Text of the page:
Writing at the NZ Herald, Chris Keall reports on Spark increasing the data cap on fixed wireless plans to 600GB.
Spark only offers 600GB in Auckland where there are usually better broadband options. The company isn’t so generous out in the sticks where there’s no fibre and wireless is the only game in town.
Rural people who need 600GB wireless data can’t buy it.
Keall writes: “Spark has supersized the data cap on its fixed-wireless broadband plan to a stonking 600 gigabytes – removing one of the historic barriers to this fast internet technology, at least for Auckland customers.”
Make that some Auckland customers.
Spark’s press release talks about eligible customers. It certainly isn’t everyone. The deal is not available at my address nor at any of the first five Auckland addresses I typed into Spark’s website.
Later in the story Keall writes: “The telco couldn’t immediately say which areas of Auckland and how many customers were eligible.”
We don’t even know if it is most of the city, half the city or one-tenth of the city. Going by my entirely unscientific survey, it’s unlikely coverage is at the top end of that list.
Keall goes on to write: “The bandwidth is often good enough for high-def video streaming, though results vary depending on your proximity to the nearest cell site, among other factors.”
The key word here is often.
I’ve heard from readers who can stream high-definition video on Spark’s fixed wireless network. They love it. I’ve also heard from people who can’t stream.
Even Spark was wary of making this kind of promise when it was selling the Spark Sport Rugby World Cup package.
It’s unlikely the Keall household will be customers. He says: “In mine, where two parents stream all their TV, one teen spends a lot of time on PlayStation Online and another sets TikTok records, we usually chew threw between 800GB and 1TB (1000GB).”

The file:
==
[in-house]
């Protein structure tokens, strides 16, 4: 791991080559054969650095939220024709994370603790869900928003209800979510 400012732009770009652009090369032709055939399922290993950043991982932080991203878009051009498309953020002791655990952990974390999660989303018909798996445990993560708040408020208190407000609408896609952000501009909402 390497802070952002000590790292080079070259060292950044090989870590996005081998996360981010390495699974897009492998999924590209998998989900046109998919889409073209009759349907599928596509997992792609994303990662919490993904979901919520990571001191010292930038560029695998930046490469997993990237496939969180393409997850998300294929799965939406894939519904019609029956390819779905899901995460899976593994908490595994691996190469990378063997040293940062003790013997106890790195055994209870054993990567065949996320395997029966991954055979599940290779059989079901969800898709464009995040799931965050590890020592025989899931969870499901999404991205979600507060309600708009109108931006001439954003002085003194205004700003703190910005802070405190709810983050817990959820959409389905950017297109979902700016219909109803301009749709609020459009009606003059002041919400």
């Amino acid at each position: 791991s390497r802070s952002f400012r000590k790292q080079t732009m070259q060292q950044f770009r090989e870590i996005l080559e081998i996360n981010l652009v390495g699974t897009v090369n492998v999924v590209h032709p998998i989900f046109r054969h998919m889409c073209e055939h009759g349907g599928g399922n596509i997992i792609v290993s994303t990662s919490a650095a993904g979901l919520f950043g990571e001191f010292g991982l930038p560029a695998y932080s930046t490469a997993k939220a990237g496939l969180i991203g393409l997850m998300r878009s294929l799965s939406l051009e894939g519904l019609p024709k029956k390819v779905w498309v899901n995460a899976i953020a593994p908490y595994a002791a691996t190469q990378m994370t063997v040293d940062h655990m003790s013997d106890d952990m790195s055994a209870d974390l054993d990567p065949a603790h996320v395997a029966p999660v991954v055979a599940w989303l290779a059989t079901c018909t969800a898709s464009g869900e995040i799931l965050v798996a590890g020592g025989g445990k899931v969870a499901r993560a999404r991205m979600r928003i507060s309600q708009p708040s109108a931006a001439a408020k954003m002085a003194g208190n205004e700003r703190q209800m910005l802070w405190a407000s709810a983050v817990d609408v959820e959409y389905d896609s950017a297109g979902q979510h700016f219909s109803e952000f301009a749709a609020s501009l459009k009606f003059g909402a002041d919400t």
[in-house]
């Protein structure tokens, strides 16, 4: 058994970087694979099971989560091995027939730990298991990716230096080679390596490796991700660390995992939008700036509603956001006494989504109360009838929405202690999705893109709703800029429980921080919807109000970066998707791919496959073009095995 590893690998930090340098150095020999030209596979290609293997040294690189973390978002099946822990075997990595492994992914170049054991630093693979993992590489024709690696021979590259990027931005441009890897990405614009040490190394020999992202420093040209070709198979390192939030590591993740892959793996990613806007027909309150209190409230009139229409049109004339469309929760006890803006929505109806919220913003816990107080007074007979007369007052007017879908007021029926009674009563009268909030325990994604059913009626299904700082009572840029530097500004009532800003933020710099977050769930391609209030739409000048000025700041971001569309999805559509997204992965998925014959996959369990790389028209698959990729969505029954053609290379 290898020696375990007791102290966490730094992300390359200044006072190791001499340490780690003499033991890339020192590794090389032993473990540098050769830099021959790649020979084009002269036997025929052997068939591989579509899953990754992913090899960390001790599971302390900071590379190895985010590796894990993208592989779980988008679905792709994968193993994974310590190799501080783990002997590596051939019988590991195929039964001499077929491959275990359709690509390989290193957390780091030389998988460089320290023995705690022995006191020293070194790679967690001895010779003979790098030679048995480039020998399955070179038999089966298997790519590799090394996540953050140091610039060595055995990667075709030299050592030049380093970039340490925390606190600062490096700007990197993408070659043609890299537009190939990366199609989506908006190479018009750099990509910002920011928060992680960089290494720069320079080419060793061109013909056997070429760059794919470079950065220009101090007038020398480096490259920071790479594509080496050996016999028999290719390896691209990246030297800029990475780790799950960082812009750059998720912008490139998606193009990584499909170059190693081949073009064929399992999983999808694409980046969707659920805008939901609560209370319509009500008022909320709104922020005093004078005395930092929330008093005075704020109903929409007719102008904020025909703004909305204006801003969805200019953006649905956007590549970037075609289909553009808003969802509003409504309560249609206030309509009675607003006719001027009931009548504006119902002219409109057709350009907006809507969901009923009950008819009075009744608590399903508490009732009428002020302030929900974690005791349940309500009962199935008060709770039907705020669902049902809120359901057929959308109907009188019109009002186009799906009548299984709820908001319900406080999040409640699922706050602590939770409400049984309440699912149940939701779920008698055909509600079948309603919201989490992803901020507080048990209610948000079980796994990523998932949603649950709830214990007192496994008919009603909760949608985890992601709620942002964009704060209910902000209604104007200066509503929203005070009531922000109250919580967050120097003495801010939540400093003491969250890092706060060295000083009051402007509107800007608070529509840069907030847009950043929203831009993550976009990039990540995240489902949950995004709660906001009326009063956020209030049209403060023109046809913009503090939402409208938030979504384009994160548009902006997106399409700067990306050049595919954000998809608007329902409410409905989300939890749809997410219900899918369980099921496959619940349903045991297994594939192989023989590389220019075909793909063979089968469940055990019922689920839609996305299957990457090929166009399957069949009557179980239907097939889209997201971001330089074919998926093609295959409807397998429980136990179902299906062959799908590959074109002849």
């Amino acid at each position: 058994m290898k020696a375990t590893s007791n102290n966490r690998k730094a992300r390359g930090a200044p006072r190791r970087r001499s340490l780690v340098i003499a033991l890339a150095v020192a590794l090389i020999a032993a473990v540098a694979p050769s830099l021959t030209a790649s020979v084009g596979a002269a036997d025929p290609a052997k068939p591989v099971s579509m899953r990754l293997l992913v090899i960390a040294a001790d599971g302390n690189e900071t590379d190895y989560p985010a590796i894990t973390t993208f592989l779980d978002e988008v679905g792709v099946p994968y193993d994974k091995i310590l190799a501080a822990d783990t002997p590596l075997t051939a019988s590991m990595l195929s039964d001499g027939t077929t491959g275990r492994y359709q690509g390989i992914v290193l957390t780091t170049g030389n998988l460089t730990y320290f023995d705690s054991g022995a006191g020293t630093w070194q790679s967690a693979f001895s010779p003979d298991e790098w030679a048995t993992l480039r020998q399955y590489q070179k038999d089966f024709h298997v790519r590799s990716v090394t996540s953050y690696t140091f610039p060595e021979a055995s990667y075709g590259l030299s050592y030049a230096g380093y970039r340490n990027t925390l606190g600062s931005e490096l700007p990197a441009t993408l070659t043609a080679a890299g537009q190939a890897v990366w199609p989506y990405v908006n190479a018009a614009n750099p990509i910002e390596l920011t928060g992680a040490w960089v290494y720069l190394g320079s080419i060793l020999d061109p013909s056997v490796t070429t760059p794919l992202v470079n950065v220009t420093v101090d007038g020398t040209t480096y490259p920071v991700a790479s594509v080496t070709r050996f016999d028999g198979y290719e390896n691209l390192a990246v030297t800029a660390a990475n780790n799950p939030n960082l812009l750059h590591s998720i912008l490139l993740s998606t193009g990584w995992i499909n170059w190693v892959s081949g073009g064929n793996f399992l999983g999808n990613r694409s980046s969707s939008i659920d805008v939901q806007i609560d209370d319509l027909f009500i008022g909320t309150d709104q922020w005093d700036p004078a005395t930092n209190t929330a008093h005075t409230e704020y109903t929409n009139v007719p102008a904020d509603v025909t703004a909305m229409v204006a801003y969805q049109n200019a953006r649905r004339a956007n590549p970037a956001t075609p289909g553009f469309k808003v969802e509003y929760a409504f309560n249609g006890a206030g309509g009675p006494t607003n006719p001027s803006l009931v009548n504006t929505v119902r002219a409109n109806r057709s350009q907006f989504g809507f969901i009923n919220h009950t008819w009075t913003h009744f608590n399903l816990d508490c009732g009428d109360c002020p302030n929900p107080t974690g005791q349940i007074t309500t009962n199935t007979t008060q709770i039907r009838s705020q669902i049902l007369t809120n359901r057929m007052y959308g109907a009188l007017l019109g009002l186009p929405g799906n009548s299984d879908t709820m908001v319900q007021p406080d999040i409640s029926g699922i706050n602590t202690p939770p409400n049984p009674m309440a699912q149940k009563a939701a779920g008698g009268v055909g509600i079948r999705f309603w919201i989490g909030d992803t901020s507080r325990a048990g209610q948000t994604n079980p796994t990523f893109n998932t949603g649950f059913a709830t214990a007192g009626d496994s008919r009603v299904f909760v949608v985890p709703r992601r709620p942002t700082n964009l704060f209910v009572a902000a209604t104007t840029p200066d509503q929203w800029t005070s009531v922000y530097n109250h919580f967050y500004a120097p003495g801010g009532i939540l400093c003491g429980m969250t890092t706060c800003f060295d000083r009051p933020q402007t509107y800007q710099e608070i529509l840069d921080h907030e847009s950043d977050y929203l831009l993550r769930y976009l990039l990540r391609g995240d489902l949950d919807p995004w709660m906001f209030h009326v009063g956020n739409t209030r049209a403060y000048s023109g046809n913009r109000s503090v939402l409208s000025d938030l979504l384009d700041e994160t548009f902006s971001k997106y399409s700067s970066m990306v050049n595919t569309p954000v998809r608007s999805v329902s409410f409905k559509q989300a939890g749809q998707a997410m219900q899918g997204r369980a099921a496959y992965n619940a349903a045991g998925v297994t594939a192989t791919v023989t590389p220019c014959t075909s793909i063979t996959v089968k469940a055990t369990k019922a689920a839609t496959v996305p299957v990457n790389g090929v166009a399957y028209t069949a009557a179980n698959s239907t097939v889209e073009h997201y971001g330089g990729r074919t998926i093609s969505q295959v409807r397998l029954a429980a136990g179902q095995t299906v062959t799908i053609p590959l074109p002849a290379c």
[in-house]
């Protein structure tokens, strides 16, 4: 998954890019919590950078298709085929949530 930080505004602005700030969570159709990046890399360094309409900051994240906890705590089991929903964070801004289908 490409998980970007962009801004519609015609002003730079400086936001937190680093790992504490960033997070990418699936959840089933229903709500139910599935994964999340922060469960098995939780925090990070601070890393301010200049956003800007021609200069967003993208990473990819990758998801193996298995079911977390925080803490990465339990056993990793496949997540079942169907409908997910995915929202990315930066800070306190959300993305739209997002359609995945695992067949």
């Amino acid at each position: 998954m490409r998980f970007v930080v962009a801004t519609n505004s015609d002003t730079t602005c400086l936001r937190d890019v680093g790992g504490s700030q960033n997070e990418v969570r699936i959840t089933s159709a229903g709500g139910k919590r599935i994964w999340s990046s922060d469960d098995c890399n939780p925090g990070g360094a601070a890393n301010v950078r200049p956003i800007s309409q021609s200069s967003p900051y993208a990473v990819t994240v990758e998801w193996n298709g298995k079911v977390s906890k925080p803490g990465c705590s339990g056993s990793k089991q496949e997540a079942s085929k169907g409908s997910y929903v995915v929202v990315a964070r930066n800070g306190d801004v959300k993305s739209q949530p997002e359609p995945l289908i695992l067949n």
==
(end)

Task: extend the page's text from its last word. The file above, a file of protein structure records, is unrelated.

When I tried fixed wireless broadband I got a decent 40mbps or so, but at that stage I was the only connection on the local tower. A neighbour gets up to 18mbps, but says the speed drops in the evening.
Apart from the data cap, today’s fixed wireless doesn’t have the bandwidth to cater for this kind of family use. That may change when 5G is available. Yet going on reports from overseas, even 5G will struggle under the Keall-load.
Where available, fixed wireless broadband is the best option for people who are off the fibre map. It makes sense for people who don’t use enough bandwidth or data to justify a fibre line. It is a good idea if you are too far from the curb, or down a difficult to deal with right of way.
Fixed wireless broadband can be cheap.
At $65, Spark’s bottom of the range fixed wireless plan can cost less than even the cheapest fibre plan so long as you stay below 60GB of data a month.
Given that unlimited fibre plans start at around $70 a month, wireless may not be the best value for money.
You don’t need to be psychic to unpick Spark’s timing. Vodafone plans to launch its 5G network before Christmas.
One thing to watch is whether Vodafone will attempt to compete head-on with Spark’s fixed wireless. On paper its 5G fixed wireless will be faster and data will be more abundant. The key question is price.
Vodafone may choose an aggressive price, but that could undermine any messages about the superiority of 5G.
Either way, you can expect to be bombarded with marketing about the relative merits of the different technologies. Spark’s 600GB announcement is the opening salvo.